Large heated tile floor

kwired

Electron manager
Location
NE Nebraska
Apparently a lot, they are still figuring :)

I can tell you it will depend on watt density you end up installing. Then voltage comes to play as well, can get twice out of a 20 amp circuit @ 240 than you can at 120.
 

Barbqranch

Senior Member
Location
Arcata, CA
Occupation
Plant maintenance electrician Semi-retired
A quick Google check indicates 15 watts per square foot is a common upper limit for design.
 

kwired

Electron manager
Location
NE Nebraska
A quick Google check indicates 15 watts per square foot is a common upper limit for design.
10.5kW for a 700 square foot room is a lot of heat. I'd think keeping it down to 2 to 3 kW would be plenty unless maybe it is the only heat for the space, but even then maybe up to 5k would likely be fine. Don't want to have to wear oven mitts on your feet to walk on that floor:cool:
 

Barbqranch

Senior Member
Location
Arcata, CA
Occupation
Plant maintenance electrician Semi-retired
When I built my house and had floor heat in the bathroom, there really wasn't any choice in watts per square foot, the mats were all the same per foot, just different sizes. If it is the type w/ a heating wire laid out on a grid, they might be able to adjust it, but there are standard ways to do these, and it isn't really in the electrician's ability to choose it. It is up to the tile layer and the owner.
 

retirede

Senior Member
Location
Illinois
When I built my house and had floor heat in the bathroom, there really wasn't any choice in watts per square foot, the mats were all the same per foot, just different sizes. If it is the type w/ a heating wire laid out on a grid, they might be able to adjust it, but there are standard ways to do these, and it isn't really in the electrician's ability to choose it. It is up to the tile layer and the owner.
I have Suntouch brand in my house. They are 12W per sqft. And every square foot of tile doesn’t normally get mat under it, especially if the room has an irregular shape. Actual installed density is likely closer to 10W per sqft.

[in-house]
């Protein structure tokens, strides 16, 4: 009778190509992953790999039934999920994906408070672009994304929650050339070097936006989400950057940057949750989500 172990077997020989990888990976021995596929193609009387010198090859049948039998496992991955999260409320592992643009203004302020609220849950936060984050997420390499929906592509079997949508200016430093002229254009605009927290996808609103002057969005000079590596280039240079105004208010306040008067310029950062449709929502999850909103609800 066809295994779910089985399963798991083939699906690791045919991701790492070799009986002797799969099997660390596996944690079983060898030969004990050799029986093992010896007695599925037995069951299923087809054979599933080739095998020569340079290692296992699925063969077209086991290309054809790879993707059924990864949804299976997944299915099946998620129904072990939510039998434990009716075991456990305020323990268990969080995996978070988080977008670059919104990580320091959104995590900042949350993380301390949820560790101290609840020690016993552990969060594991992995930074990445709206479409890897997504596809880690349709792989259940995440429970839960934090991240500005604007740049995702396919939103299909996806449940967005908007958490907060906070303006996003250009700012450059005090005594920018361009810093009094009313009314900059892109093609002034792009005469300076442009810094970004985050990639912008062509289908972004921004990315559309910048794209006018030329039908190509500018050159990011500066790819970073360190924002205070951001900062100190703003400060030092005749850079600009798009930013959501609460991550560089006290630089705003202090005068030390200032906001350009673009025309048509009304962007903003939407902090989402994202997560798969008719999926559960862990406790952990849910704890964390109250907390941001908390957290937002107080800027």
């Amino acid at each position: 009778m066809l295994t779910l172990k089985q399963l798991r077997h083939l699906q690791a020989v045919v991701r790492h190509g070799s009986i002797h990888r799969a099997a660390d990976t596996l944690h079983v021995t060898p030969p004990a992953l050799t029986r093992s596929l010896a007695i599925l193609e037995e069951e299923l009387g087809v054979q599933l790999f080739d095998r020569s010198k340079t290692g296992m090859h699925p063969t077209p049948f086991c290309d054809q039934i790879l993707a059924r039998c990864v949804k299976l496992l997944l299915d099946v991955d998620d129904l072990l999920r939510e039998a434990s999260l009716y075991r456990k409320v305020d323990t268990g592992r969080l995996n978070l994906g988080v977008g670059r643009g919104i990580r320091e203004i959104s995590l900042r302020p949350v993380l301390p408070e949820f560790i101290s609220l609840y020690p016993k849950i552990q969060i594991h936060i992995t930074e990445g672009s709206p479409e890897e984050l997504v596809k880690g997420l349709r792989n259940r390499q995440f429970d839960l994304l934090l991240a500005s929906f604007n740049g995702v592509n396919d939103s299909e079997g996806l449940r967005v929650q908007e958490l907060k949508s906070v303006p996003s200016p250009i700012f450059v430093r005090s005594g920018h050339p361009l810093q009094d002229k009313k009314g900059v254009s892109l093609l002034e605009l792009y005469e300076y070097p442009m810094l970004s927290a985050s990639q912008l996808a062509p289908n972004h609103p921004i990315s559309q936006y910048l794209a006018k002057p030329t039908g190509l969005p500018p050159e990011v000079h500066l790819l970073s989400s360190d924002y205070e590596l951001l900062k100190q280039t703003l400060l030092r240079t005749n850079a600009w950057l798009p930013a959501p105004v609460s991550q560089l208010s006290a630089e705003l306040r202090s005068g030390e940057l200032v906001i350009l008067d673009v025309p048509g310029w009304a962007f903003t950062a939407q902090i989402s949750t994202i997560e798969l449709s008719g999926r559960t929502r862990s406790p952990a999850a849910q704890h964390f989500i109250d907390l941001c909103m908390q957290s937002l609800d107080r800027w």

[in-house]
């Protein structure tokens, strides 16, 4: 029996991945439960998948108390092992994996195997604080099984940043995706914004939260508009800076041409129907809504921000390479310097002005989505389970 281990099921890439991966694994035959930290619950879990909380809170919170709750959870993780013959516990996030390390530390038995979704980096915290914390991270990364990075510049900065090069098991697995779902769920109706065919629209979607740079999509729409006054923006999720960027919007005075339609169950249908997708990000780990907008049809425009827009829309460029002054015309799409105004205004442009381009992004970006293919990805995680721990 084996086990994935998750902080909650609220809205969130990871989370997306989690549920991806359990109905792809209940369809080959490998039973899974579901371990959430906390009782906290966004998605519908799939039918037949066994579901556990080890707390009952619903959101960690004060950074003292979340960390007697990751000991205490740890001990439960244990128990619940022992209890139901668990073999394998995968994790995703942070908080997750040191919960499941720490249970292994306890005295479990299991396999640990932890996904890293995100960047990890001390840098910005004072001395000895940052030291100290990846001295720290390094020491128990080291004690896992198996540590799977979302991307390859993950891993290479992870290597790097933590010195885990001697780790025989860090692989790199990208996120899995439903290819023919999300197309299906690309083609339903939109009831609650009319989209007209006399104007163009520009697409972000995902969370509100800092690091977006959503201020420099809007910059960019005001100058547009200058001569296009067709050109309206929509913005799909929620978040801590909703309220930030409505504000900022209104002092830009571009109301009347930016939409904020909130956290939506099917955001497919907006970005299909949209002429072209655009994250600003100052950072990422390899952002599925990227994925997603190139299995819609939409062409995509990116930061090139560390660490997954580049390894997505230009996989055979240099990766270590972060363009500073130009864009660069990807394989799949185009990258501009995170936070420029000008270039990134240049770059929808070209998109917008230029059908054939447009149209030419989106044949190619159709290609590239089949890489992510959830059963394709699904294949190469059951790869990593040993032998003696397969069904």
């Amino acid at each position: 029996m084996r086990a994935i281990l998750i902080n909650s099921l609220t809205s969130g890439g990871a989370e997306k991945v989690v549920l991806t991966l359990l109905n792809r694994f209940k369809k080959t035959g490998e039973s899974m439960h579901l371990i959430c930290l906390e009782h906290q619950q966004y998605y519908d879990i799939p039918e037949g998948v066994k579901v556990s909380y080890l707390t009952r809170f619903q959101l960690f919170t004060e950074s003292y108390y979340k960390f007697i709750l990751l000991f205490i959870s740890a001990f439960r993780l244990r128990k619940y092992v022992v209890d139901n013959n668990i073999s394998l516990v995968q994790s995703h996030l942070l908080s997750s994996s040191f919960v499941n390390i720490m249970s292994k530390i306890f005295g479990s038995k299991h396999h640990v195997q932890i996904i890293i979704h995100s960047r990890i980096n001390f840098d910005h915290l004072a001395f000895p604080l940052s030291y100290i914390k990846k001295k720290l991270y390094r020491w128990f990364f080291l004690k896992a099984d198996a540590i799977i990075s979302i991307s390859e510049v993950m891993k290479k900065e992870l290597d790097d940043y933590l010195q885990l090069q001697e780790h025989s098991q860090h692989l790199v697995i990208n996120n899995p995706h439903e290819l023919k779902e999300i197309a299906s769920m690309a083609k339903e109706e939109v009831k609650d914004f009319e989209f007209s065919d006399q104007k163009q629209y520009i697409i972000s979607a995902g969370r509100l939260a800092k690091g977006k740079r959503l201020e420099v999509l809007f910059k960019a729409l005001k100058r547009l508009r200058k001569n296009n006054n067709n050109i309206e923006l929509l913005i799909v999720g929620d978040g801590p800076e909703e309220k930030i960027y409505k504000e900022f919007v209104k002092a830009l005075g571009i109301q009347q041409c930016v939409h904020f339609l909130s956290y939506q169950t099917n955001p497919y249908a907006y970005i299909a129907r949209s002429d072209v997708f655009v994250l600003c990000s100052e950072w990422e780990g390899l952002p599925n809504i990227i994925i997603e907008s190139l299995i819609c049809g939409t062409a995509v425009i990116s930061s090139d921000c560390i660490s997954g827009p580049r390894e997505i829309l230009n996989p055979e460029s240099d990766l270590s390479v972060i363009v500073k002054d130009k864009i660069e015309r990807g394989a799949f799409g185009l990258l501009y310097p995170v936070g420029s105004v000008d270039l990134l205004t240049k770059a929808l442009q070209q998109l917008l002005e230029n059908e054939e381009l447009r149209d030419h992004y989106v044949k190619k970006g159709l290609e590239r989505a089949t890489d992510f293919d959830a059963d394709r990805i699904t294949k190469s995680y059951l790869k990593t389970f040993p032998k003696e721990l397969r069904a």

James L

Senior Member
Location
Kansas Cty, Mo, USA
Occupation
Electrician
At 240v it's 1 amp for every 20 square feet, or 12 watts per sq ft.

I've put in kits as large as 8 amps, which was 160 sq ft

You can add slave units off of the thermostat to add larger systems.
 

Dennis Alwon

Moderator
Staff member
Location
Chapel Hill, NC
Occupation
Electrical Contractor
You will probably need 2 - 20 amp cir. Danfoss catalog shows there largest unit doing 210 sq.ft and draws 8 amps. You can use 2 of these on one circuit. The problem is the T-stat won't handle that much load... You could use 4 T-stat--yuck
 

mkgrady

Senior Member
Location
Massachusetts
Typically for these larger systems you would get a relay module(s) that you mount in a box(s) by the floor and the tstat controls those. I needed 4 on a recent job because each loop was slightly over half a circuit.
I believe the testator also proves the gfci protection. If the stat is just pulling in a relay that powers the heat how do you get the gfci protection? I guess the branch breakers. Any down side to that? You will not a a trip indicator at the tstat.
 
The customer just changed to non heated wood floor, thankfully. Another room 400 sqft will be heated tile but that’s much easier. You were probably right about Louisville Tile not answering my calls, probably not knowing what to recommend. Thank you.
 
A Schluter rep told me for that size room (20x20) I need a thermostat coupled with a power module. ( 2) 240v circuits, one to the tstat and one to the power module with a low voltage line between the two. The module doesn't have to be on the wall, can be in closet or crawlspace. I've never installed a heated floor with such a module.
 

James L

Senior Member
Location
Kansas Cty, Mo, USA
Occupation
Electrician
A Schluter rep told me for that size room (20x20) I need a thermostat coupled with a power module. ( 2) 240v circuits, one to the tstat and one to the power module with a low voltage line between the two. The module doesn't have to be on the wall, can be in closet or crawlspace. I've never installed a heated floor with such a module.
It's easy. It will have a line-in and line-out just the same. And there will be small contacts to connect the control wire, the same way you would connect the sensor wire.

I used the same kind of setup in a different brand, where the main thermostat was in the wall and I had two of the slave unit relays in a crawl space. I had 2 kits that were 240 volts and one kit that was 120 volts, so I was forced to use the relay system
 
Top